Student Loan Hero is excited to announce the six winners of our spring 2018 scholarship.
After reviewing hundreds of applications, our financial experts selected six amazing students who impressed us with their drive and commitment to their education.
Not only are these students determined to reach their goals, but they also demonstrated incredible resilience in overcoming challenging circumstances in their lives.
We sincerely hope these scholarships — $5,000 for two students and $2,000 for four students — will relieve some financial pressure as they work toward their degrees.
Here are the unforgettable stories of the six winners of the Student Loan Hero $5K Scholarship for spring 2018.
Amanda Boykin, University of Cincinnati
Main prize: $5,000
Having graduated from Wright State University with her Bachelor of Science in nursing, Amanda Boykin now studies at the University of Cincinnati to become a family nurse practitioner. She works in the neonatal intensive care unit and plans to use her degree to provide care for underprivileged and underserved communities.
Amanda grew up in an underprivileged community herself, and her family struggled with drug addiction, abuse, and poverty. She had to leave her home at the age of 13 and spent years bouncing from one unstable relative’s home to another. At one point, Amanda survived as a homeless teen before finally finding a long-term home.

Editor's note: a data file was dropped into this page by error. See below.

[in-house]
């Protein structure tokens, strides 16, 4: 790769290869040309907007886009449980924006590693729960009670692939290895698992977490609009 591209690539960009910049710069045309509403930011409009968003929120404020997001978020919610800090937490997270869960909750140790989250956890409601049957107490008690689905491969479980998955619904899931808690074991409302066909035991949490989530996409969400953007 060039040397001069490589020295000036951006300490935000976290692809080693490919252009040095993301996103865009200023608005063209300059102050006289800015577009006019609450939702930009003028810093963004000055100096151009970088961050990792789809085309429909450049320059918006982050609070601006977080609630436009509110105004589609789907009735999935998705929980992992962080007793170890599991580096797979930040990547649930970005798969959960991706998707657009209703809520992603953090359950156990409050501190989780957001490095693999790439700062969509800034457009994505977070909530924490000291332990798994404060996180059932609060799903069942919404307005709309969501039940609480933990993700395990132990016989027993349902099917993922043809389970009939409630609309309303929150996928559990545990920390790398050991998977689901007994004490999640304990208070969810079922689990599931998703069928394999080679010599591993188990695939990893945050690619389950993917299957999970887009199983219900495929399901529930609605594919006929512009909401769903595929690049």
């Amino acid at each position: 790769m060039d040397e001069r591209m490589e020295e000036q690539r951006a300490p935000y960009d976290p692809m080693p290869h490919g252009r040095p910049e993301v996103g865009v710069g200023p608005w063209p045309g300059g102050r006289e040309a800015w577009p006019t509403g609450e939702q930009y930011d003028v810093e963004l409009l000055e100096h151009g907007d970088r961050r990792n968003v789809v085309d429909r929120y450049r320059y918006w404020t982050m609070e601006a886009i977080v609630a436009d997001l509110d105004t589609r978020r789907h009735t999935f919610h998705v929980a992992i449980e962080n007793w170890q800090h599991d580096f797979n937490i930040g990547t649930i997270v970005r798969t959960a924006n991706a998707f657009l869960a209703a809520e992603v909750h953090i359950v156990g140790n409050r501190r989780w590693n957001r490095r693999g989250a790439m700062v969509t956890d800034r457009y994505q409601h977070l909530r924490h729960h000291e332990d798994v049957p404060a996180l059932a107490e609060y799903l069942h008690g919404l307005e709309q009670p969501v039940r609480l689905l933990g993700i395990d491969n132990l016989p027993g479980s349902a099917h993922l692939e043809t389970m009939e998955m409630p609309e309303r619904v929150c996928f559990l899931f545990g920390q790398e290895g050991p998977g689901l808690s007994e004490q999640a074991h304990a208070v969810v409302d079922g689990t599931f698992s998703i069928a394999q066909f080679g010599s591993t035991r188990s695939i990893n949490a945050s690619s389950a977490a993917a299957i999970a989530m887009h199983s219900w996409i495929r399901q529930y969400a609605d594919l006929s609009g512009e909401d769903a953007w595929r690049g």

Despite these hardships, Amanda became the first person in her family to attend college.
“As a child, college was never seen as an option for me,” explains Amanda. “I didn’t believe I was smart enough to obtain a degree. I now recognize the ecological and generational factors that influenced my mindset.”
Now, Amanda hopes to work with disadvantaged youth, particularly young women, to help them improve their circumstances.
“I hope to be able to show them that it is possible,” says Amanda. “We can ‘get out.’ They can overcome the sociological, socioeconomic, and ecological factors that they struggle with every day.”
Jiana Graham, Temple University
Main prize: $5,000
Jiana Graham is a freshman at Temple University studying global studies and sociology with a minor in Spanish. A child of immigrants from Jamaica, Jiana plans to use her degree to work with women and underserved populations in developing countries.
After immigrating from Jamaica, Jiana’s mother struggled as a single parent of five. Despite her financial struggles, she studied to become a nurse. Now, she manages to take the family back to Jamaica every year so they can see where she came from.
“Going back to Jamaica every year and seeing how radically different these two places are keeps me grounded and opens my eyes to how lucky I am to live in the United States,” says Jiana.